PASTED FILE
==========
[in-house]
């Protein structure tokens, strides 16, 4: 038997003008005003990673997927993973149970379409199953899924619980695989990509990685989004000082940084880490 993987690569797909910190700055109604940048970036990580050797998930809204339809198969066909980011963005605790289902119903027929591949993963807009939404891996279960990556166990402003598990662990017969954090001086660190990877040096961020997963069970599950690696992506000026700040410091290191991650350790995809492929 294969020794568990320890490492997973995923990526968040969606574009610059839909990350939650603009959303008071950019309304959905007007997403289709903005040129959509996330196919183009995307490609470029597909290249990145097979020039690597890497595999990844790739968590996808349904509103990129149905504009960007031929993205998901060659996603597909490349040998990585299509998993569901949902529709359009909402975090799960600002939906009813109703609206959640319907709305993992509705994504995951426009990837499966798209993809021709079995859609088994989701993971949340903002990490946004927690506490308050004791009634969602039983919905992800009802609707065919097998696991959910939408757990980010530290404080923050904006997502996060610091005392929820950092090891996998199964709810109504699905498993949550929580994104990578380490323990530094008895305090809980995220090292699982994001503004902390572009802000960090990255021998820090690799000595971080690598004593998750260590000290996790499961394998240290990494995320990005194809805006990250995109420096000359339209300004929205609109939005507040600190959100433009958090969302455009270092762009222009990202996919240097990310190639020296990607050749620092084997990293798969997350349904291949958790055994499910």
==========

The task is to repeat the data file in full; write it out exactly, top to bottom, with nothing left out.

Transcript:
[in-house]
């Protein structure tokens, strides 16, 4: 038997003008005003990673997927993973149970379409199953899924619980695989990509990685989004000082940084880490 993987690569797909910190700055109604940048970036990580050797998930809204339809198969066909980011963005605790289902119903027929591949993963807009939404891996279960990556166990402003598990662990017969954090001086660190990877040096961020997963069970599950690696992506000026700040410091290191991650350790995809492929 294969020794568990320890490492997973995923990526968040969606574009610059839909990350939650603009959303008071950019309304959905007007997403289709903005040129959509996330196919183009995307490609470029597909290249990145097979020039690597890497595999990844790739968590996808349904509103990129149905504009960007031929993205998901060659996603597909490349040998990585299509998993569901949902529709359009909402975090799960600002939906009813109703609206959640319907709305993992509705994504995951426009990837499966798209993809021709079995859609088994989701993971949340903002990490946004927690506490308050004791009634969602039983919905992800009802609707065919097998696991959910939408757990980010530290404080923050904006997502996060610091005392929820950092090891996998199964709810109504699905498993949550929580994104990578380490323990530094008895305090809980995220090292699982994001503004902390572009802000960090990255021998820090690799000595971080690598004593998750260590000290996790499961394998240290990494995320990005194809805006990250995109420096000359339209300004929205609109939005507040600190959100433009958090969302455009270092762009222009990202996919240097990310190639020296990607050749620092084997990293798969997350349904291949958790055994499910």